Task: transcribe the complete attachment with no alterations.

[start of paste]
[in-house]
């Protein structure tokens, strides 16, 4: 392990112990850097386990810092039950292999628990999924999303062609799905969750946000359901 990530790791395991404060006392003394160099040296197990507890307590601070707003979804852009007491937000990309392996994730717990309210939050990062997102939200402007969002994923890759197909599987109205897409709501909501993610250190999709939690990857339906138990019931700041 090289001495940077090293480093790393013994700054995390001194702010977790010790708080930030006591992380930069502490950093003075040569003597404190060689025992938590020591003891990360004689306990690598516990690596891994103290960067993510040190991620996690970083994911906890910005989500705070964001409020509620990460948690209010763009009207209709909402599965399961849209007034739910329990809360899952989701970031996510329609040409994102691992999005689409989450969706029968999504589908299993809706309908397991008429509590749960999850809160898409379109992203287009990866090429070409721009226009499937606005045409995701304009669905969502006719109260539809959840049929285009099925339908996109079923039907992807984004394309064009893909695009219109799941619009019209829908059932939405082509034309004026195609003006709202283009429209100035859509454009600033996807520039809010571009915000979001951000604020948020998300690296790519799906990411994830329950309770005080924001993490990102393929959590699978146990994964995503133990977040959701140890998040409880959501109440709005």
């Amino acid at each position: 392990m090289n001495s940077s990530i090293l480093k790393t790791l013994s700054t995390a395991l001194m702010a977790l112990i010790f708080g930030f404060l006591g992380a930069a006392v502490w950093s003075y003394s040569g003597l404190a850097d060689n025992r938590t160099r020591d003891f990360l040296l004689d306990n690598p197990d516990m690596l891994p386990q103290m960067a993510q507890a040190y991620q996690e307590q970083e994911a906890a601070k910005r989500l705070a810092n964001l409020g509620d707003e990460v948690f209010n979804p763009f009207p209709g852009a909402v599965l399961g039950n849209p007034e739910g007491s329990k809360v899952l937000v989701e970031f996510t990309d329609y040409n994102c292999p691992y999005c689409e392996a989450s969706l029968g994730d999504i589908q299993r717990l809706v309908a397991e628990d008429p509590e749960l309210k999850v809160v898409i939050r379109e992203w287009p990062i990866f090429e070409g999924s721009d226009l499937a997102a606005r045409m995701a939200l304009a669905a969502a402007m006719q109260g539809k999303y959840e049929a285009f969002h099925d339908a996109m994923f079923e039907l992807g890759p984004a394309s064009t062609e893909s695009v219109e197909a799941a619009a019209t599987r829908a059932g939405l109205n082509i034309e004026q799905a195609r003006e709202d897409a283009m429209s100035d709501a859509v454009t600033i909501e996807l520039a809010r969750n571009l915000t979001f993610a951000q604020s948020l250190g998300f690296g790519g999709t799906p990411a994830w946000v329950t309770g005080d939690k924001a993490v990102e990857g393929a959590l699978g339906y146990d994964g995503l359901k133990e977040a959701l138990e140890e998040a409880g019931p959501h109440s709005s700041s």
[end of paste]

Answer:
[in-house]
């Protein structure tokens, strides 16, 4: 392990112990850097386990810092039950292999628990999924999303062609799905969750946000359901 990530790791395991404060006392003394160099040296197990507890307590601070707003979804852009007491937000990309392996994730717990309210939050990062997102939200402007969002994923890759197909599987109205897409709501909501993610250190999709939690990857339906138990019931700041 090289001495940077090293480093790393013994700054995390001194702010977790010790708080930030006591992380930069502490950093003075040569003597404190060689025992938590020591003891990360004689306990690598516990690596891994103290960067993510040190991620996690970083994911906890910005989500705070964001409020509620990460948690209010763009009207209709909402599965399961849209007034739910329990809360899952989701970031996510329609040409994102691992999005689409989450969706029968999504589908299993809706309908397991008429509590749960999850809160898409379109992203287009990866090429070409721009226009499937606005045409995701304009669905969502006719109260539809959840049929285009099925339908996109079923039907992807984004394309064009893909695009219109799941619009019209829908059932939405082509034309004026195609003006709202283009429209100035859509454009600033996807520039809010571009915000979001951000604020948020998300690296790519799906990411994830329950309770005080924001993490990102393929959590699978146990994964995503133990977040959701140890998040409880959501109440709005």
């Amino acid at each position: 392990m090289n001495s940077s990530i090293l480093k790393t790791l013994s700054t995390a395991l001194m702010a977790l112990i010790f708080g930030f404060l006591g992380a930069a006392v502490w950093s003075y003394s040569g003597l404190a850097d060689n025992r938590t160099r020591d003891f990360l040296l004689d306990n690598p197990d516990m690596l891994p386990q103290m960067a993510q507890a040190y991620q996690e307590q970083e994911a906890a601070k910005r989500l705070a810092n964001l409020g509620d707003e990460v948690f209010n979804p763009f009207p209709g852009a909402v599965l399961g039950n849209p007034e739910g007491s329990k809360v899952l937000v989701e970031f996510t990309d329609y040409n994102c292999p691992y999005c689409e392996a989450s969706l029968g994730d999504i589908q299993r717990l809706v309908a397991e628990d008429p509590e749960l309210k999850v809160v898409i939050r379109e992203w287009p990062i990866f090429e070409g999924s721009d226009l499937a997102a606005r045409m995701a939200l304009a669905a969502a402007m006719q109260g539809k999303y959840e049929a285009f969002h099925d339908a996109m994923f079923e039907l992807g890759p984004a394309s064009t062609e893909s695009v219109e197909a799941a619009a019209t599987r829908a059932g939405l109205n082509i034309e004026q799905a195609r003006e709202d897409a283009m429209s100035d709501a859509v454009t600033i909501e996807l520039a809010r969750n571009l915000t979001f993610a951000q604020s948020l250190g998300f690296g790519g999709t799906p990411a994830w946000v329950t309770g005080d939690k924001a993490v990102e990857g393929a959590l699978g339906y146990d994964g995503l359901k133990e977040a959701l138990e140890e998040a409880g019931p959501h109440s709005s700041s």